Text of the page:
https://vivbennett.blog.gov.uk/2016/11/16/working-to-prevent-rabies-by-amanda-dennis/

Working to Prevent Rabies by Amanda Dennis

amanda-dennisRabies is a vaccine preventable disease that occurs in more than 150 countries.  WHO state that an average of 60,000 people die annually from rabies and report more than 15 million people receive post exposure prophylaxis every year.

RIGS, the Rabies and Immunoglobulin Service, is based at Public Health England Colindale in London.  It is a specialist advisory service for healthcare professionals in England and provides a valuable resource for healthcare professionals dealing with post exposure rabies.  The service receives large volumes of calls throughout the year and despatches rabies vaccine and rabies immunoglobulin daily direct to surgeries, clinics or hospital settings, to ensure patients receive appropriate treatment on time and according to the recommended post exposure schedule.

The service consists of consultant virologists, rabies immunisation nurses, immunoglobulin clerks and a service delivery manager.  The service also receives epidemiological support from the Emerging Zoonotic Infections Unit at Colindale, and produces PHE guidelines on rabies post-exposure treatment.

From a review of the service April 2014 to March 2015, Thailand, Turkey, India and Indonesia topped the list for countries visited by travellers from England reporting exposure on return and predominantly from dogs, cats, and monkeys.  Exposures in the UK all relate to bat bites.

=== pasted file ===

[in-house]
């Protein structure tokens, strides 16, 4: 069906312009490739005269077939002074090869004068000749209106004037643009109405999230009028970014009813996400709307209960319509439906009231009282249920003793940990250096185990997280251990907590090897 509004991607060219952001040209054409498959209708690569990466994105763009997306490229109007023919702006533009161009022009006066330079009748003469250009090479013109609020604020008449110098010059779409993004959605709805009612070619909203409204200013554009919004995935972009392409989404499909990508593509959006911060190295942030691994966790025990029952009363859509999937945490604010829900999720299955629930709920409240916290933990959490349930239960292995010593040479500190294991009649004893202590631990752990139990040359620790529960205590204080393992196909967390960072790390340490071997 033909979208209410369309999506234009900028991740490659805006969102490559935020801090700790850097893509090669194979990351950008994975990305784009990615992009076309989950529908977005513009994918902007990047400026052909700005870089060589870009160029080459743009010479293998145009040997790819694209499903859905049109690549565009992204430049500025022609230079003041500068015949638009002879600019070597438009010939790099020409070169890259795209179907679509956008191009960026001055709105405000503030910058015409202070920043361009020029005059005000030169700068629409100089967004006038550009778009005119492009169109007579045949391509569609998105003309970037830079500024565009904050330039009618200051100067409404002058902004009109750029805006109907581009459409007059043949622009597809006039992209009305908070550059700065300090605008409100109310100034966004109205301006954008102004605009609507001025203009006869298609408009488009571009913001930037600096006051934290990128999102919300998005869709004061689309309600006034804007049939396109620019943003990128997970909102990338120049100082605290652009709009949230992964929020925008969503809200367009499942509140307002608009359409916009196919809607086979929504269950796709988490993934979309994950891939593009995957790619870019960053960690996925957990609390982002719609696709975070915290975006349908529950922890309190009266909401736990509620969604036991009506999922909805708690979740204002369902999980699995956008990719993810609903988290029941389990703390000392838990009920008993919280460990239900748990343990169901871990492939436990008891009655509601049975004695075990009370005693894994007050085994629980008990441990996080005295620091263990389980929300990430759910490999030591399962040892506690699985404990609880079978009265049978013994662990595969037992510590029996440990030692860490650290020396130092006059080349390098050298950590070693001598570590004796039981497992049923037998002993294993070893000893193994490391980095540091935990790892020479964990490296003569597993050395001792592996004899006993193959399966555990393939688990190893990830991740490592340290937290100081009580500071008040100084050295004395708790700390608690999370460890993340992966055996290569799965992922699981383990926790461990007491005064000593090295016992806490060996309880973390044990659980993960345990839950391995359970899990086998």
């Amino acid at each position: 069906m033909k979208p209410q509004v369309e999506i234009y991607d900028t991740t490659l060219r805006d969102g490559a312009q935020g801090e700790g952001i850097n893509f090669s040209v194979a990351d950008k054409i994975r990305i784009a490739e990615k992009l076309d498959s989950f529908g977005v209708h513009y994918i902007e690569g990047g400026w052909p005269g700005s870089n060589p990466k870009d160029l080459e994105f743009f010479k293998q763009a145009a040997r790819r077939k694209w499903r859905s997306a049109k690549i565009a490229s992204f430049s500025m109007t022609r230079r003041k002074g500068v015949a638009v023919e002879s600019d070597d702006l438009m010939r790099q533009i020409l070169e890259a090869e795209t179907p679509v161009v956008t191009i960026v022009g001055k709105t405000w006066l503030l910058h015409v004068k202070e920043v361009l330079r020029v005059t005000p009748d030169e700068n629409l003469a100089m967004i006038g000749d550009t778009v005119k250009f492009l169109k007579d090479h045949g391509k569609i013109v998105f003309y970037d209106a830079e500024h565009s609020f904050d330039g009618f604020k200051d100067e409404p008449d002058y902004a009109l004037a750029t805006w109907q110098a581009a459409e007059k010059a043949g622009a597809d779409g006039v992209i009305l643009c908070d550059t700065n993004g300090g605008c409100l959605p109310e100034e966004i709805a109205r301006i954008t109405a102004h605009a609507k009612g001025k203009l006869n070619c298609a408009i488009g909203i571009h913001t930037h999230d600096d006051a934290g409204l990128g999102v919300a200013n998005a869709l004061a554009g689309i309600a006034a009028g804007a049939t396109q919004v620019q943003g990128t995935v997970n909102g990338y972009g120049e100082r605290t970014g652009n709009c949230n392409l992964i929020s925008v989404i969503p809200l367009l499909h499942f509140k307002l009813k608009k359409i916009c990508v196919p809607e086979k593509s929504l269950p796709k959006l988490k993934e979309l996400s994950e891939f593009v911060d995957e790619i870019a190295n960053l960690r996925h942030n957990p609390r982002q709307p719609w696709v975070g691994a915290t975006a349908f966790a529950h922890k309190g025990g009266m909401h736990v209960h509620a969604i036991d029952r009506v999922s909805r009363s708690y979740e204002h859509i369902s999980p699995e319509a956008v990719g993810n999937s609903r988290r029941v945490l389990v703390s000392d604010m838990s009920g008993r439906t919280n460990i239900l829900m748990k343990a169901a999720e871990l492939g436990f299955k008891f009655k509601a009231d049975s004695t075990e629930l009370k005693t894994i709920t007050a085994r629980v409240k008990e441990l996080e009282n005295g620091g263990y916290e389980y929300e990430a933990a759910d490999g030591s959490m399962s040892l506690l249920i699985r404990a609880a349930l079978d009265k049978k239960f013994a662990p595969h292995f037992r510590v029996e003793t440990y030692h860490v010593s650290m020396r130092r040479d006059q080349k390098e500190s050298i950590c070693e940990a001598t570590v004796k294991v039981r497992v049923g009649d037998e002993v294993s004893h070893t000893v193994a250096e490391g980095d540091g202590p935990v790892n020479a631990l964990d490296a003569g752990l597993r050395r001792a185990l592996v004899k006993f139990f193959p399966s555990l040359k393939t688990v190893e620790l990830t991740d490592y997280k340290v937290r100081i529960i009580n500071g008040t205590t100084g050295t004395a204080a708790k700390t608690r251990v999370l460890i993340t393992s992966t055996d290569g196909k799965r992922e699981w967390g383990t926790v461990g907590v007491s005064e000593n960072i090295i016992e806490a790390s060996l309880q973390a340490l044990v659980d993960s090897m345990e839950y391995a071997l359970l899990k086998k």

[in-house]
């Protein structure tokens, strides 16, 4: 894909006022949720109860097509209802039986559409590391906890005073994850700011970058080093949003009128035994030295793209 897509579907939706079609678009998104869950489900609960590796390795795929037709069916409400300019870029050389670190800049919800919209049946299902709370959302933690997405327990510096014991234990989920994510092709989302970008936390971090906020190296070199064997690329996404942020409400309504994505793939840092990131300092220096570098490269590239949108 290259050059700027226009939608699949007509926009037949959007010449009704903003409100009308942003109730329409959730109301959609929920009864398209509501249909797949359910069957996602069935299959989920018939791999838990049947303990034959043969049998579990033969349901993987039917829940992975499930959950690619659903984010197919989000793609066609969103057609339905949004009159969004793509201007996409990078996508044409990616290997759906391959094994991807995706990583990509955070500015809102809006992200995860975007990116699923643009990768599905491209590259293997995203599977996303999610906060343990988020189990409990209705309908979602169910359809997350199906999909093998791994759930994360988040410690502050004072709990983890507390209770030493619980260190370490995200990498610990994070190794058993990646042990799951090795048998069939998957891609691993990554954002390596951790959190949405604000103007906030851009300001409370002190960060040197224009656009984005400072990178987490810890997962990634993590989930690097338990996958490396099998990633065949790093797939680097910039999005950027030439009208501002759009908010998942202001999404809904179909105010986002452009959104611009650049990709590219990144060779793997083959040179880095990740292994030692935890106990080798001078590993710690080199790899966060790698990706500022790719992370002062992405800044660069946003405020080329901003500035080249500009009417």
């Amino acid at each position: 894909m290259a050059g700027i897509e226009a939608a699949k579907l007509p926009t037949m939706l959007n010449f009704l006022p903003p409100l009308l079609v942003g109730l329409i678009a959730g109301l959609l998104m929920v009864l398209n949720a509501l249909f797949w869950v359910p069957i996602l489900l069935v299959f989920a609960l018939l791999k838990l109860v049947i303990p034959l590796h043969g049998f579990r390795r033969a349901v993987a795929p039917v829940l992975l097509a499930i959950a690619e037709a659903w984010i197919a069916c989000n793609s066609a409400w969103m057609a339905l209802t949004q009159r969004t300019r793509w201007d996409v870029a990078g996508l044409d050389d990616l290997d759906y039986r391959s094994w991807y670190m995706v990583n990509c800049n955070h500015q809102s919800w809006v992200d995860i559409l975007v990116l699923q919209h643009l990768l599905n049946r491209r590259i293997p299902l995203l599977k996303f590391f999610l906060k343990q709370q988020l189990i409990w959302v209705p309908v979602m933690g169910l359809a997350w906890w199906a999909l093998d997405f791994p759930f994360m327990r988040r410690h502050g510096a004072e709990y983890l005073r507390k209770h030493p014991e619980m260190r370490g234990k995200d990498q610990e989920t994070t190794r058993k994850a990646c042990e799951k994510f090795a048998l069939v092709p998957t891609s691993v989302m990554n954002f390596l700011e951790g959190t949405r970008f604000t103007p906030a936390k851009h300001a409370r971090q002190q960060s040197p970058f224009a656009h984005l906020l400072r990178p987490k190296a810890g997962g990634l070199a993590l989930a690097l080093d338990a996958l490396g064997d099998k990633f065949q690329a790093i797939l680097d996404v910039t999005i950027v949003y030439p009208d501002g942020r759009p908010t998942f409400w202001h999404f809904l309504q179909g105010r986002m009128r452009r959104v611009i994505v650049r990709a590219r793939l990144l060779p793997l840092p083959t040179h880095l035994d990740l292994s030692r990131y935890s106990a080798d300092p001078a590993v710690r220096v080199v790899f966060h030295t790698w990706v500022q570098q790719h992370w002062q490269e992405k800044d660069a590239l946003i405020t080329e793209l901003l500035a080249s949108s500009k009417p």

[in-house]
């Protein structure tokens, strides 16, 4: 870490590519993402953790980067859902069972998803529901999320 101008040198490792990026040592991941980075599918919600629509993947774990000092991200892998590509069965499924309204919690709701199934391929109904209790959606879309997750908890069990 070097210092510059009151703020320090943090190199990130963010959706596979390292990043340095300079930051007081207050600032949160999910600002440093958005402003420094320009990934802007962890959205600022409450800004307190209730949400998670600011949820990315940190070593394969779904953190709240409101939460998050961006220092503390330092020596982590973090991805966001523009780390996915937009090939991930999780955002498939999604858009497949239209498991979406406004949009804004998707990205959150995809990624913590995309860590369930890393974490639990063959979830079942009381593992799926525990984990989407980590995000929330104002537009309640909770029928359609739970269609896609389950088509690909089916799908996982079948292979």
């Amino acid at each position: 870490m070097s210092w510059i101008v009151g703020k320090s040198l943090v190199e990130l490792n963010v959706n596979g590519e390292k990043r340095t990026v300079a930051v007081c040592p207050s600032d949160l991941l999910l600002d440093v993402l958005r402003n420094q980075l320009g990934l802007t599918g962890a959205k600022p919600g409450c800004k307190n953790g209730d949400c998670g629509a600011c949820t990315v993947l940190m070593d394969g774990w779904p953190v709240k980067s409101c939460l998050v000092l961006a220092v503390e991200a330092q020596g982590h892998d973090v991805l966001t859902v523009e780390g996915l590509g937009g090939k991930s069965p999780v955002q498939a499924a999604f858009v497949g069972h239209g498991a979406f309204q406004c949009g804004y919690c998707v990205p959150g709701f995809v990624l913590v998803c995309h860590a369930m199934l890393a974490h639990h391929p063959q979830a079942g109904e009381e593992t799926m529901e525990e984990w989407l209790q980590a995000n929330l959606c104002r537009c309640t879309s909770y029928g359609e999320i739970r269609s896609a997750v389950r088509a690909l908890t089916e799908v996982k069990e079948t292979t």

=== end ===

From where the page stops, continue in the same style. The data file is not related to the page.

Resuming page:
In an ideal world all travellers would avoid animal contact by following pre-travel advice such as listed by NaTHNaC www.nathnac.org but we all know that with a nation of animal lovers there will be travellers who unfortunately forget these rules.  We hear about those travellers who insist on rescuing an un-well looking puppy from the beach, try feeding cats under the table when eating outside or even walk around with bananas in a rucksack specifically to attract local monkeys.  Of course there are also the unfortunate group who simply end up in the wrong place, the traveller who walks down an alley and steps over an unseen dog, the early morning jogger who runs into a pack of dogs with no escape, or children who love to play.

All exposures in high risk countries require post exposure rabies treatment as soon as possible and, following a risk assessment, will either require rabies vaccine + rabies immunoglobulin or rabies vaccine alone.  Importantly, the recommended treatment will be reduced if the traveller received pre-exposure rabies vaccine before travel.  Once the traveller has reviewed horror stories on the internet about rabies they generally become extremely anxious and often contact their GP surgery from overseas for advice.

The recommendation for travellers to countries with rabies should be to avoid contact with animals.  If bitten / scratched then seek local medical advice, and report to own GP service on return to the UK.  Pre-exposure rabies vaccine should be considered before travel and particularly for those planning higher risk activities.  Guidance for countries at risk of rabies can be found at NaTHNaC or GOV.UK / rabies

Healthcare professionals can contact the RIGS service for risk assessment, advice and supply of treatment as outlined in DH Green Book on telephone 020 8327 6204 (or email for routine enquiries RIGS@phe.gov.uk)

Amanda Dennis, Rabies Immunisation Nurse Public Health England Colindale

1 comment

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